Posted on :Tuesday , 12th September 2017
French oil giant Total, which is consolidating its position in the region's extractives sector through its full acquisition of Maersk Oil and Gas stake in Kenya's South Lokichar oilfields, plans to push for discussions that would see Kenya's oil transported through the Uganda-Tanzania pipeline.
Such a decision, still at the wishful thinking stage, would have far-reaching implications for Kenya's grand infrastructure project -- the Lamu Port-South Sudan-Ethiopia-Transport Corridor (Lapsset) -- which includes an oil pipeline.
On Monday, Total announced that it had acquired 100 per cent equity stake in Maersk oil and gas in a share and debt transaction worth $7.5 billion.
Already, the company increased its shareholding in the existing Lake Albert assets in Uganda in January, after buying out Tullow's 21.57 per cent stake worth $900 million.
Total chief executive Patrick Pouyanne said at a press conference in Paris that the acquisition of Maersk would not have any impact on the plan to build the long-delayed export pipeline from Uganda across Tanzania to the Coast.
"We want to sanction this project in the first half of next year, following an inter-governmental agreement between Tanzania and Uganda earlier this month.
However, it might be possible to combine transportation of the Kenyan assets, a subject to be discussed with partner Tullow Oil," Mr Pouyanne said, adding that the progress has been good, with an agreement already signed between Uganda and Tanzania early this month.
Total said the acquisition of Maersk could now allow the firm to participate in the development of the Kenyan assets.
Last year, Total used its influence, through several high level meetings with the presidents of both Uganda and Tanzania to successfully convince the Dar es Salaam and Kampala administrations to choose the Uganda-Tanzania route over Kenya's route.
Kenya had sought to convince Uganda to move its oil through the Lamu Port, but after it lost out to Dar es Salaam, it announced that it would still proceed with the Lamu pipeline project. It is estimated the project would cost $2.5 billion with the government expected to offset part of it.
"We will now have to do the needful by identifying where this pipeline will pass and also address the financing question. We are only getting 20 per cent of the funding from the Exchequer. This means that the difference has to be funded under the public-private partnership," Kenya's Energy Cabinet Secretary Charles Keter said then.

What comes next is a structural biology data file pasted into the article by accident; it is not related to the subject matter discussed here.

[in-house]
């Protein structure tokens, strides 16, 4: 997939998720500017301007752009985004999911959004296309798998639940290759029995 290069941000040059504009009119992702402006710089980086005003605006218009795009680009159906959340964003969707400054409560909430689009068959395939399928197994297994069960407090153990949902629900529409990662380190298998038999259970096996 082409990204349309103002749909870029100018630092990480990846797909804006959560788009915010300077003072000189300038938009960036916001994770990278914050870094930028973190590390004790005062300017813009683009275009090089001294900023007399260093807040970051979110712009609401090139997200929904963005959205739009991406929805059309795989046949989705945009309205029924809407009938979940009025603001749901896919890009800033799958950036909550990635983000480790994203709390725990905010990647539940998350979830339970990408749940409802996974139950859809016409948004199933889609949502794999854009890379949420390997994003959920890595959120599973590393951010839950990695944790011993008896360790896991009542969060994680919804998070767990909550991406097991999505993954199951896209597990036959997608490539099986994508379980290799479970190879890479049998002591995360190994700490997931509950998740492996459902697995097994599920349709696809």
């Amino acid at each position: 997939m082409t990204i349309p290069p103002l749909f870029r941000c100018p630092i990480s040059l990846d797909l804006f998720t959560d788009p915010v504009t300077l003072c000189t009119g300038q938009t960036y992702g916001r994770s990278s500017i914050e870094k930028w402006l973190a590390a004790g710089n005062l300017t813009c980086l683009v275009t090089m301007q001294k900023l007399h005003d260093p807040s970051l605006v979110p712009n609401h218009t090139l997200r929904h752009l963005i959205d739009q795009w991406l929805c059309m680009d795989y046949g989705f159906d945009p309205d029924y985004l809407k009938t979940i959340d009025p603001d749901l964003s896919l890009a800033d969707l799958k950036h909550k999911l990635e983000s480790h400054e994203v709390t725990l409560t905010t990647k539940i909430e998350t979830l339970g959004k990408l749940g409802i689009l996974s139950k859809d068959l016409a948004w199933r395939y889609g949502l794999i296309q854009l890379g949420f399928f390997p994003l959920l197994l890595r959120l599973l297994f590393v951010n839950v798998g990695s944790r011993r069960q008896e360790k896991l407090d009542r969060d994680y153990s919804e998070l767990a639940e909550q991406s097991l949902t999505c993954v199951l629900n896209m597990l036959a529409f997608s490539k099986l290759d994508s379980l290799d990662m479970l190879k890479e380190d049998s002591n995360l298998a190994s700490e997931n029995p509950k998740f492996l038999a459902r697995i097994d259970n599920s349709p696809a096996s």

Tullow Oil, which holds a 50 per cent interest in Lokichar exploration and the Kenyan government said it would be forging ahead with construction groundwork with works set to conclude in 2021. However, both have been quiet on the progress of this venture.
Total's plan, if sanctioned, could save Kenya the $2.5 billion. But this would be at the expense of both national pride and the LAPSSET project, which had been envisaged to open up the northern part of the country that has remained underdeveloped.
Kenya says it is unaware of any preference by Total for the Kenyan oil to be moved through the Uganda-Tanzania pipeline.
"We are yet to get any notification from our oil development partners on this suggestion over a preferred route, so I cannot give a response to that," Kenya's Petroleum Principal Secretary Andrew Kamau said.
It is expected that the French conglomerate, with millions of dollars in its research and development budget, will lobby Kenya and Tullow to choose the Ugandan pipeline route as a cheaper option.
"For Kenya, the discussions on using the Ugandan pipeline will be a difficult as it is also keen on achieving other development objectives within its territory.
However, if it can manage to have both the pipeline and production from the same company, then it has a best bet on price, especially when the revenues starts flowing in," said Eric Musau, an analyst at Standard Investment Bank.
Uganda and Tanzania, together with the oil firms are working on the projects financing blueprint that will see the two countries raise 70 per cent of the total costs from international lenders.
Uganda has indicated that it will be able to determine its pipeline's final cost before the end of this month, even as it emerged that one of the project's lead financial advisers - Standard Bank Uganda [ a joint financial adviser with Japan's Sumitomo Mitsui Banking Corp] -- was already planning to raise $3 billion by the second half of next year.
"We are finishing on the details of the financing that will be contained on the Front End Engineering Design study which will be ready by the end of the month. Once we have the actual cost, then we will task our financial advisers to assist with fundraising," Energy and Minerals Minister Irene Muloni said.